The operator of the social networking app Path has agreed to settle FTC charges that it collected personal inforrmation from its users' address books without their consent. Under the terms of the settlement, Path, Inc. will establish a comprehensive privacy program, will obtain independent privacy assessments every other year for the next 20 years, and will pay an $800,000 fine.

"The FTC alleged that the company's app ... collected the personal data of about 3,000 children -- information from their phone address books, including names, addresses, phone numbers, email addresses and dates of birth. ... In addition to allegations about the collection of children's information, the FTC alleged that Path also misrepresented how and what information was obtained from all of its users," writes SC Magazine's Danielle Walker.

"Path's version 2.0 provided users with three options for inviting friends, through their contacts, through Facebook or by inviting them to join Path by email or SMS," writes PCWorld's Grant Gross. "However, Path automatically collected and stored personal information from the user's mobile device address book even if the user had not selected the 'find friends from your contacts' option, the FTC said."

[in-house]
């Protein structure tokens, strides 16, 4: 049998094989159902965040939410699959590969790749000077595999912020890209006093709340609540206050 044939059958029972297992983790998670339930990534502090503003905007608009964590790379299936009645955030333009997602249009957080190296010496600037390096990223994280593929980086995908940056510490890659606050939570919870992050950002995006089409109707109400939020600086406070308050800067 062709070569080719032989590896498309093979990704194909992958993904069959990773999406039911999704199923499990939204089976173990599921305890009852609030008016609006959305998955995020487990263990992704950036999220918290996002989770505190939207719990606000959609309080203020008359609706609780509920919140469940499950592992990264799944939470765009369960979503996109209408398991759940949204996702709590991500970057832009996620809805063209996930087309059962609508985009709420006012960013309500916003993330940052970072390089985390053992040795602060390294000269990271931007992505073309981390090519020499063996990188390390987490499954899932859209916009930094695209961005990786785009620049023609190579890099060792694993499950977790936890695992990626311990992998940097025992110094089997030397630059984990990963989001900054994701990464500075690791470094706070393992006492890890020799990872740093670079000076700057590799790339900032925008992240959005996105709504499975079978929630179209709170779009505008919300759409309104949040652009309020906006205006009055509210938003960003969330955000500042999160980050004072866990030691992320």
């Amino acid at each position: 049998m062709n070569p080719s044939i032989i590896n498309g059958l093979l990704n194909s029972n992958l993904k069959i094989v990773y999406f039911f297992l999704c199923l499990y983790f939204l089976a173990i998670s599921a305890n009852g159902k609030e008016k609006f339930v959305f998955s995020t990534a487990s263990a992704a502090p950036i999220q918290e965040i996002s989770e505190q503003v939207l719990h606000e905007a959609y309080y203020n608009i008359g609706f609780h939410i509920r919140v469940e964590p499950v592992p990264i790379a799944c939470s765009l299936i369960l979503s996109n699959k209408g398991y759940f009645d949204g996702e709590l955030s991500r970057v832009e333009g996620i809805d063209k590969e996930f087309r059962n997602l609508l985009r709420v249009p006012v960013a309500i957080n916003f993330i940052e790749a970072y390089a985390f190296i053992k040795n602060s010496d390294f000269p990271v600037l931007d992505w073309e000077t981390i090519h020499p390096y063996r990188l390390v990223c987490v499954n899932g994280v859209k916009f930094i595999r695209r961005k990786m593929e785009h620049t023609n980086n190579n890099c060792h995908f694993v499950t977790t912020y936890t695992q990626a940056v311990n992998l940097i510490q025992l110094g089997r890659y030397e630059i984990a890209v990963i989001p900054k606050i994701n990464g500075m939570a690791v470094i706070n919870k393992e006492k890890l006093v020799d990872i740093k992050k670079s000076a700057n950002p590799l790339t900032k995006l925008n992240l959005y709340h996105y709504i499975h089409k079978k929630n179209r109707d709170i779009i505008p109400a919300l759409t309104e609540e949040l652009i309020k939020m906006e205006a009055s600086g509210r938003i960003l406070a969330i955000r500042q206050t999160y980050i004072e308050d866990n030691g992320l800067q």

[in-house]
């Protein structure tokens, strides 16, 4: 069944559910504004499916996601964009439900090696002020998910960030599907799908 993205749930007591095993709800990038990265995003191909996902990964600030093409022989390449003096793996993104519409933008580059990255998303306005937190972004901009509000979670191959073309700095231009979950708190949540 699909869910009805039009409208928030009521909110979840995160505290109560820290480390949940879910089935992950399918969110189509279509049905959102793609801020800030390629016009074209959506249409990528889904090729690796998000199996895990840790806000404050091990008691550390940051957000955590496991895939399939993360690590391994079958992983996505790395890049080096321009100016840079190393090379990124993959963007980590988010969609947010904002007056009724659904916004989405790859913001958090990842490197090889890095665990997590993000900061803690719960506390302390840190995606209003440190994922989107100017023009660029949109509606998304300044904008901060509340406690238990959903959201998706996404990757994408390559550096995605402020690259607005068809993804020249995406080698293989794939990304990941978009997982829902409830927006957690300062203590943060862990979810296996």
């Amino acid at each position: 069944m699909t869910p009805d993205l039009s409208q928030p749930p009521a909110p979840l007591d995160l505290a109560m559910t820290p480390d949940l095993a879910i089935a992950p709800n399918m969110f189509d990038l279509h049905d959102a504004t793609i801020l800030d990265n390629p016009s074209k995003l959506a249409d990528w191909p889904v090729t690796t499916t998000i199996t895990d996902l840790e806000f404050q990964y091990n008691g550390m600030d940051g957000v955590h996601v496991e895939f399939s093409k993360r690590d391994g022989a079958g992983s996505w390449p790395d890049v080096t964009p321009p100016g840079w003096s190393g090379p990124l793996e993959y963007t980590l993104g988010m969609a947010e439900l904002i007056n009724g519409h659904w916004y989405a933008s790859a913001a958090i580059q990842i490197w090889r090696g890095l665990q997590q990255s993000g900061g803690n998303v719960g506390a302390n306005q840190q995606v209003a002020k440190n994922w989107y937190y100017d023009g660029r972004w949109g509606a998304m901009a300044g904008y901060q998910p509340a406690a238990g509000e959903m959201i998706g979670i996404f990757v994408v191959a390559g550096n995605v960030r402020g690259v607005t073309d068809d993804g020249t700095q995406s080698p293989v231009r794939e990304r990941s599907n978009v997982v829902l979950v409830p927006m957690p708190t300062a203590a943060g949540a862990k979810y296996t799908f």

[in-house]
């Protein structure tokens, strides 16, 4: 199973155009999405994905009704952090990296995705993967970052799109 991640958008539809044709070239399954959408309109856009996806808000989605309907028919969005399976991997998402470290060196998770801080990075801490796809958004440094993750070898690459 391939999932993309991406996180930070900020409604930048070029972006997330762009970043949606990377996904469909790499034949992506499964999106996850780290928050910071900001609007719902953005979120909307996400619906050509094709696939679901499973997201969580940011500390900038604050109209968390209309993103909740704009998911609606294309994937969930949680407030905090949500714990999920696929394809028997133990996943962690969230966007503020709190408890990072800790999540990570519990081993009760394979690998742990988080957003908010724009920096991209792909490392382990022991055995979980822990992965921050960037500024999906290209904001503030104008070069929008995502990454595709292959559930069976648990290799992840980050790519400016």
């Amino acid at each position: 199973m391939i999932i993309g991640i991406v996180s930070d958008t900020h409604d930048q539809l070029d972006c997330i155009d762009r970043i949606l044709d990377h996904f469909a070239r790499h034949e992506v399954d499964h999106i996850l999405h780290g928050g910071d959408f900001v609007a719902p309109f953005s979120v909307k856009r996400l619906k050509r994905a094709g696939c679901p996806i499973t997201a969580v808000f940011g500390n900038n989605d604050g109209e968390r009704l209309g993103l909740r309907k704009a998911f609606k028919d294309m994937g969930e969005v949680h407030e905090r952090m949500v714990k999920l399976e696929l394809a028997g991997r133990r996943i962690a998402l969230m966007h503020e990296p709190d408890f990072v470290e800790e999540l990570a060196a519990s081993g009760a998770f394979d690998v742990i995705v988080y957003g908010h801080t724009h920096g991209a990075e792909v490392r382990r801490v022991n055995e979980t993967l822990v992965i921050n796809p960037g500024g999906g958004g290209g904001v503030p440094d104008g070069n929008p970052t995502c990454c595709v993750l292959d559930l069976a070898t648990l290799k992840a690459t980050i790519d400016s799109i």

"Path first admitted the practice on February 7, saying it was grabbing users' address books to 'match friends' and would be changing the feature to opt-in," writes The Next Web's Emil Protalinski. "The backlash was massive, and Path released an update the next day, including an apology from Path CEO Dave Morin."

"But the damage had been done, attracting the attention of Congress and the FTC," writes Ars Technica's Chris Foresman. "The FTC launched an investigation into the illicit access of contact data and in the process discovered that Path's sign-up process had allowed children younger than 13 to sign up for accounts without parents' knowledge or consent."

"An $800,000 charge is likely a big blow to the startup," notes CNET News' Shara Tibken. "Path last year raised about $30 million from investors, but the company's business model isn't entirely clear."